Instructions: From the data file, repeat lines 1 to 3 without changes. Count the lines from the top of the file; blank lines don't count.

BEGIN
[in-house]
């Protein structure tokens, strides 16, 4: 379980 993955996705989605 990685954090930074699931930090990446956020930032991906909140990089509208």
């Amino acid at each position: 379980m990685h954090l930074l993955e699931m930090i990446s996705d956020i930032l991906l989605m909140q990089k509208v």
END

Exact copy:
[in-house]
């Protein structure tokens, strides 16, 4: 379980 993955996705989605 990685954090930074699931930090990446956020930032991906909140990089509208």
């Amino acid at each position: 379980m990685h954090l930074l993955e699931m930090i990446s996705d956020i930032l991906l989605m909140q990089k509208v």